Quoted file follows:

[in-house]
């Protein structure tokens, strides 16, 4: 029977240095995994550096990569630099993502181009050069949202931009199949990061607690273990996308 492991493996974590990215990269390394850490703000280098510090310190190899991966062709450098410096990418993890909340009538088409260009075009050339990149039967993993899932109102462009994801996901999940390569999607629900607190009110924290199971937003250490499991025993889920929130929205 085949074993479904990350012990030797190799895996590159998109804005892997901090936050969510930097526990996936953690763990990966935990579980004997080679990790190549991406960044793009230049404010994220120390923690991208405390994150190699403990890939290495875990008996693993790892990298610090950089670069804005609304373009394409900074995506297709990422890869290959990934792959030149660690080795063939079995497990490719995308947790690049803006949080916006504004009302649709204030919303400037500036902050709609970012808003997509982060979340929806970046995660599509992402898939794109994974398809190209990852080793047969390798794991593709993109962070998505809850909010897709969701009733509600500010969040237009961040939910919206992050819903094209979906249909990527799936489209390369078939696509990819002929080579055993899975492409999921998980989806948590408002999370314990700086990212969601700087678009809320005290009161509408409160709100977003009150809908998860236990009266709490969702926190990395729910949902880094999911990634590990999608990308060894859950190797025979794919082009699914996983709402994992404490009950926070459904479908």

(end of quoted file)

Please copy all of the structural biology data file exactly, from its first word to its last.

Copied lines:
[in-house]
């Protein structure tokens, strides 16, 4: 029977240095995994550096990569630099993502181009050069949202931009199949990061607690273990996308 492991493996974590990215990269390394850490703000280098510090310190190899991966062709450098410096990418993890909340009538088409260009075009050339990149039967993993899932109102462009994801996901999940390569999607629900607190009110924290199971937003250490499991025993889920929130929205 085949074993479904990350012990030797190799895996590159998109804005892997901090936050969510930097526990996936953690763990990966935990579980004997080679990790190549991406960044793009230049404010994220120390923690991208405390994150190699403990890939290495875990008996693993790892990298610090950089670069804005609304373009394409900074995506297709990422890869290959990934792959030149660690080795063939079995497990490719995308947790690049803006949080916006504004009302649709204030919303400037500036902050709609970012808003997509982060979340929806970046995660599509992402898939794109994974398809190209990852080793047969390798794991593709993109962070998505809850909010897709969701009733509600500010969040237009961040939910919206992050819903094209979906249909990527799936489209390369078939696509990819002929080579055993899975492409999921998980989806948590408002999370314990700086990212969601700087678009809320005290009161509408409160709100977003009150809908998860236990009266709490969702926190990395729910949902880094999911990634590990999608990308060894859950190797025979794919082009699914996983709402994992404490009950926070459904479908």